05
October
2018
|
08:33 PM
America/New_York

Newly Renovated Pomerene Hall and Restored Mirror Lake dedicated at Ohio State

Homecoming weekend kicked off Friday morning at The Ohio State University with a ceremony celebrating one of the iconic locations on campus, the historic Mirror Lake District.

President Michael V. Drake joined Ohio State Alumni Association President and CEO Jim Smith, and John Carey, chancellor of the Ohio Department of Higher Education to officially dedicate the newly renovated Pomerene Hall and the newly completed Mirror Lake.

“When we were doing the renovation of these buildings and looking at Mirror Lake, the concept we brought to the table was really looking at the entire district, so the entire district would be renovated and reimagined at the same time. I hope that you see that,” Drake said.

Smith said Mirror Lake has special meaning for Ohio State alumni. More than 300 alumni shared stories of their favorite moments at the site that are now part of the university archives.

“As we look forward Homecoming festivities in the weekend ahead, our gathering today feels especially meaningful. We are honoring our past as we look ahead for a bright future for generations of Buckeyes to come,” he said.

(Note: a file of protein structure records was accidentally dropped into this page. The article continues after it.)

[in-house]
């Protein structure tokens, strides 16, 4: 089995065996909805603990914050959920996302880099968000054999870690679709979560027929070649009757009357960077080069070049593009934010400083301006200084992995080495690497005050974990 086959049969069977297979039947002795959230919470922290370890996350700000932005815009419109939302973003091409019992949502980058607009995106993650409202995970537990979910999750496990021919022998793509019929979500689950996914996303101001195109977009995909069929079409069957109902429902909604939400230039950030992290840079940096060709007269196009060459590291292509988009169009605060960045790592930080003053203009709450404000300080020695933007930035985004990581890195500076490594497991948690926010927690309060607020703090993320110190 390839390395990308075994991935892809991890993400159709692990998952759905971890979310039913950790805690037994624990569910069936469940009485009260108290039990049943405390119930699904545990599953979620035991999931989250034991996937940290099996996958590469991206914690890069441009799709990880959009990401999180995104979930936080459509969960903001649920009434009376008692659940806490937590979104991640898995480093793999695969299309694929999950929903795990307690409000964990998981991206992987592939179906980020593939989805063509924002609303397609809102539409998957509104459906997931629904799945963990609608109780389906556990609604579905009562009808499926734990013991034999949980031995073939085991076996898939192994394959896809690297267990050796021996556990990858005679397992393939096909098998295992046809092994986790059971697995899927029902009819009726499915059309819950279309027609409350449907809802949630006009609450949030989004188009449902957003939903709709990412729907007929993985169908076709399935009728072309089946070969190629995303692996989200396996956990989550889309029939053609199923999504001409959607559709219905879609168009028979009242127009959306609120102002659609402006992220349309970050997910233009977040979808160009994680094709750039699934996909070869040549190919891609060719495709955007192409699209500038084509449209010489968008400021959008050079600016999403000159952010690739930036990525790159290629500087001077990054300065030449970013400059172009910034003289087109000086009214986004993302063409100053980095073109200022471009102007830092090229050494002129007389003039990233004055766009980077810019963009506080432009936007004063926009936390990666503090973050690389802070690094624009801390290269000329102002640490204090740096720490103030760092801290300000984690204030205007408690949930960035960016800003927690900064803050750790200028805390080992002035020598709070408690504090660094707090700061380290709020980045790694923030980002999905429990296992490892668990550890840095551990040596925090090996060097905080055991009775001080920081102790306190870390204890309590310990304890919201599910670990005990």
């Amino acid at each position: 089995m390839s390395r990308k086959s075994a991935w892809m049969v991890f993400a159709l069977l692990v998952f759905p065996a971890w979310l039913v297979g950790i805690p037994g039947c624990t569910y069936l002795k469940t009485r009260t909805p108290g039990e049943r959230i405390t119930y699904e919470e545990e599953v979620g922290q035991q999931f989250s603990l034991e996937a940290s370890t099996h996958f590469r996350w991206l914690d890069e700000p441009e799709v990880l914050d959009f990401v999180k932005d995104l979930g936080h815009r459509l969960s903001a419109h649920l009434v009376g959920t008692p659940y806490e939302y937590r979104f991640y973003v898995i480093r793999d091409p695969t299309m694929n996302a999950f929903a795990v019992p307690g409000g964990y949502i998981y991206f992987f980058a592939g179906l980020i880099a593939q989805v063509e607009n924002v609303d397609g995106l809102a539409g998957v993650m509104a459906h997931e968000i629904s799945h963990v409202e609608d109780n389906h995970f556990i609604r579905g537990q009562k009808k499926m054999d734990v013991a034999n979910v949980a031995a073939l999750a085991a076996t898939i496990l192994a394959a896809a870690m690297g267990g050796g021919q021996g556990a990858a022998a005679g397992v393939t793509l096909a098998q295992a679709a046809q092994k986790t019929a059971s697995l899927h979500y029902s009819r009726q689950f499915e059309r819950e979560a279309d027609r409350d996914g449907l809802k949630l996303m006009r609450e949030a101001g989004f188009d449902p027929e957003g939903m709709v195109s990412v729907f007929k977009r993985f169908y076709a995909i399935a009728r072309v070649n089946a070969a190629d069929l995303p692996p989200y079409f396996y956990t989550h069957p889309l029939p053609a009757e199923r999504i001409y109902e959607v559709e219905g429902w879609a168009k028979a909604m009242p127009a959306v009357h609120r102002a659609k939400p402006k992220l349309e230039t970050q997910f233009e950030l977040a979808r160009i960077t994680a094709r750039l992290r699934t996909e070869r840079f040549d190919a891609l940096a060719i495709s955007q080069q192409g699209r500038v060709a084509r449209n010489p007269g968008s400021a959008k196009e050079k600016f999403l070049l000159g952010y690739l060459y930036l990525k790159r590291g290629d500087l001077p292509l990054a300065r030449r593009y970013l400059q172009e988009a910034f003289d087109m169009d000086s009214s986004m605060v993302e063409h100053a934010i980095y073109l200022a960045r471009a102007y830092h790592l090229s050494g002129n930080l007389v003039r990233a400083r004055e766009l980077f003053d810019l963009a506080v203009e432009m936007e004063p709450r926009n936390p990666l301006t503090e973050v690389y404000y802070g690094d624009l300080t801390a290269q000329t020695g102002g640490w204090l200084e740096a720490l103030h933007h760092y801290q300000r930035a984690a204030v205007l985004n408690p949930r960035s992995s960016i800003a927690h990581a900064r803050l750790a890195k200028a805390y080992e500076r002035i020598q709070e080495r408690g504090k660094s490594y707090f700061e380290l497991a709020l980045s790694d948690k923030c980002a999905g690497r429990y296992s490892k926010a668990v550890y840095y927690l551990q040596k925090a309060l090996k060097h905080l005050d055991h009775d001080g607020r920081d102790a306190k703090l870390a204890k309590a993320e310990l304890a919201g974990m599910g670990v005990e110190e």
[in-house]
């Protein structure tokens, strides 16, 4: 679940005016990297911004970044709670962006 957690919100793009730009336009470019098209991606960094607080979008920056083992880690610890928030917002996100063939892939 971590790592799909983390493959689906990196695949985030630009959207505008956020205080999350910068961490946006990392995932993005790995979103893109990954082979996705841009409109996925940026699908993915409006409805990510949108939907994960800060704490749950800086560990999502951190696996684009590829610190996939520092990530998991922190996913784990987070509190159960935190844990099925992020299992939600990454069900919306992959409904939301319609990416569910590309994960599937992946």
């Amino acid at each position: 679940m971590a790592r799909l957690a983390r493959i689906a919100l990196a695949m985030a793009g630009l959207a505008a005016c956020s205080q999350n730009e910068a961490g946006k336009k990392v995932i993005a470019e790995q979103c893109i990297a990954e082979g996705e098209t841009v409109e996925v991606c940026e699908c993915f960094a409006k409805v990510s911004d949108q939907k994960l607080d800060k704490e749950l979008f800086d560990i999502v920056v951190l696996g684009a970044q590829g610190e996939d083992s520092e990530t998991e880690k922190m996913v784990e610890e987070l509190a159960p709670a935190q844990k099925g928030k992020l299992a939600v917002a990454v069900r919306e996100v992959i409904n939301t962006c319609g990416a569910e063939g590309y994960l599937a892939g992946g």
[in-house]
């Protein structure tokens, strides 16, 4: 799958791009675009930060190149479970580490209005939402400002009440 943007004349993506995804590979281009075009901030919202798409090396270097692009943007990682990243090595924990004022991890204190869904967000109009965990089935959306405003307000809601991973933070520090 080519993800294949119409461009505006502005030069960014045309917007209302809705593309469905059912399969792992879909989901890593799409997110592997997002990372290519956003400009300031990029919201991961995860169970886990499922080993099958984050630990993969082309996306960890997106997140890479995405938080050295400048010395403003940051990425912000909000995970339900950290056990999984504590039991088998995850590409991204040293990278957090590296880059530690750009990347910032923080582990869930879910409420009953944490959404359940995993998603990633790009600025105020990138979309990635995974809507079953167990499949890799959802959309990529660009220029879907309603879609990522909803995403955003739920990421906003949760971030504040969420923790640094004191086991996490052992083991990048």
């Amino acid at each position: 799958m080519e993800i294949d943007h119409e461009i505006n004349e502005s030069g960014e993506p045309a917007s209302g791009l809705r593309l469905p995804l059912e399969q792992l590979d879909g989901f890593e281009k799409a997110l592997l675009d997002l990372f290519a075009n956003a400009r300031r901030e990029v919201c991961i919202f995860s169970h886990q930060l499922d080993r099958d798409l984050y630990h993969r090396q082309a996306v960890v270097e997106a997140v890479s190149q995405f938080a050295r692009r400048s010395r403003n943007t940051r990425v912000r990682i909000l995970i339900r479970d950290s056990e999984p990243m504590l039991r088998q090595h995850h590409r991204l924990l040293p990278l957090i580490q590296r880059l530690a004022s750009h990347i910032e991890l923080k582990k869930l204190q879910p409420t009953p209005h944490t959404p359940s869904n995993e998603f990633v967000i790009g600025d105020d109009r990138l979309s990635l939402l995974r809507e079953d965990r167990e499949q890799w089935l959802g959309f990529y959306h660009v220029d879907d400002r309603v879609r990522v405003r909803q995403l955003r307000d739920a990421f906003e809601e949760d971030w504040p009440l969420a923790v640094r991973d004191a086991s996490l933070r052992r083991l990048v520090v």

When it was built in 1922, Pomerene Hall served as the women’s student union. Now it’s home to classrooms, meeting spaces and laboratories that feature modern design and the latest technology.

Pomerene is home to Ohio State’s Translational Data Analytics Institute, Undergraduate Data Analytics Major and the Department of History of Art. The $59 million project was part of a comprehensive restoration of the Mirror Lake District, which includes the renovation of Oxley Hall and Browning Amphitheater.

The renovation of Mirror Lake also handled an important part of Ohio State history with care. The university began exploring ways to make the lake safer and more sustainable in 2013. Renovations began in earnest in 2016. Nearly two years after the lake was shut down, the completed project returns Mirror Lake to a more natural and sustainable state — closer to its historical form.

The new Mirror Lake has more plants and flowers around the edges of the water and a gradual slope into the lake.

“Coming by over the last several weeks, it changes every week,” Drake said. “The plants had to grow themselves into their new home. As it becomes completely settled it will become a wonderful part of the campus.”

There are modern touches as well. Wi-Fi access throughout the district will allow students to study or faculty to teach outdoors. Seating in Browning Amphitheater has been repaired or replaced and new landscaping surrounds the stage.

Both projects are part of the university’s campus master plan, Framework 2.0.